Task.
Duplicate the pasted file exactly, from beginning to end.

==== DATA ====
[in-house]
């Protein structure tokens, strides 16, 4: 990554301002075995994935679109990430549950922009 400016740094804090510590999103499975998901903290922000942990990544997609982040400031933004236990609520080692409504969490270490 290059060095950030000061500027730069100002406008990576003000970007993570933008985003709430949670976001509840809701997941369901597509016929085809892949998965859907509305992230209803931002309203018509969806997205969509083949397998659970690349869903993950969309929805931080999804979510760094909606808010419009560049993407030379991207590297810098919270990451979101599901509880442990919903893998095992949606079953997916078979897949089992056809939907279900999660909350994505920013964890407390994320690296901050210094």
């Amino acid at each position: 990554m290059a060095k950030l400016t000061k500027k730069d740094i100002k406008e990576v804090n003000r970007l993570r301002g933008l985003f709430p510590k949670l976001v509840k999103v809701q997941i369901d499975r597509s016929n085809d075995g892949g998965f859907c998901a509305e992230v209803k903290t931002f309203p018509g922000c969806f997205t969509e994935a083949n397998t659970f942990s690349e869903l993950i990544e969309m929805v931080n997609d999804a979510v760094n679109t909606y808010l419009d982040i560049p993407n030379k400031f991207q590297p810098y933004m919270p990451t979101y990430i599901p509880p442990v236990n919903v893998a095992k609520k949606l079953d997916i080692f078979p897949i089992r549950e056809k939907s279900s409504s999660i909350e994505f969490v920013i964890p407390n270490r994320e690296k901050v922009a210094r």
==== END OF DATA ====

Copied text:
[in-house]
């Protein structure tokens, strides 16, 4: 990554301002075995994935679109990430549950922009 400016740094804090510590999103499975998901903290922000942990990544997609982040400031933004236990609520080692409504969490270490 290059060095950030000061500027730069100002406008990576003000970007993570933008985003709430949670976001509840809701997941369901597509016929085809892949998965859907509305992230209803931002309203018509969806997205969509083949397998659970690349869903993950969309929805931080999804979510760094909606808010419009560049993407030379991207590297810098919270990451979101599901509880442990919903893998095992949606079953997916078979897949089992056809939907279900999660909350994505920013964890407390994320690296901050210094």
């Amino acid at each position: 990554m290059a060095k950030l400016t000061k500027k730069d740094i100002k406008e990576v804090n003000r970007l993570r301002g933008l985003f709430p510590k949670l976001v509840k999103v809701q997941i369901d499975r597509s016929n085809d075995g892949g998965f859907c998901a509305e992230v209803k903290t931002f309203p018509g922000c969806f997205t969509e994935a083949n397998t659970f942990s690349e869903l993950i990544e969309m929805v931080n997609d999804a979510v760094n679109t909606y808010l419009d982040i560049p993407n030379k400031f991207q590297p810098y933004m919270p990451t979101y990430i599901p509880p442990v236990n919903v893998a095992k609520k949606l079953d997916i080692f078979p897949i089992r549950e056809k939907s279900s409504s999660i909350e994505f969490v920013i964890p407390n270490r994320e690296k901050v922009a210094r």